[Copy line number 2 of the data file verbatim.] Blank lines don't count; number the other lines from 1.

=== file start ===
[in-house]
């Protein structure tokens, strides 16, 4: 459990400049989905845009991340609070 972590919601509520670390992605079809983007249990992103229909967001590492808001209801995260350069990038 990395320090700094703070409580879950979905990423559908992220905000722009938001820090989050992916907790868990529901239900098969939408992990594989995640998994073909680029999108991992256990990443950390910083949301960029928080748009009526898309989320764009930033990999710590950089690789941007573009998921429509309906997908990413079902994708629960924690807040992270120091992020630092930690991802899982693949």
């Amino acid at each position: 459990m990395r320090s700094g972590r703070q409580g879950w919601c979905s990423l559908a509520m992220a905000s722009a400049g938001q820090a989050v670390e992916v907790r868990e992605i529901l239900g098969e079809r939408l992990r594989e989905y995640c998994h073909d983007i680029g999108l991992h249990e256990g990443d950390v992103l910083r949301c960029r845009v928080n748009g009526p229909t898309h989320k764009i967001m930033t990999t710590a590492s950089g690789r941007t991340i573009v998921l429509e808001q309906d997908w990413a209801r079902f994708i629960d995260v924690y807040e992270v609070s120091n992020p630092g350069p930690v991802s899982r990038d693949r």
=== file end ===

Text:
């Protein structure tokens, strides 16, 4: 459990400049989905845009991340609070 972590919601509520670390992605079809983007249990992103229909967001590492808001209801995260350069990038 990395320090700094703070409580879950979905990423559908992220905000722009938001820090989050992916907790868990529901239900098969939408992990594989995640998994073909680029999108991992256990990443950390910083949301960029928080748009009526898309989320764009930033990999710590950089690789941007573009998921429509309906997908990413079902994708629960924690807040992270120091992020630092930690991802899982693949």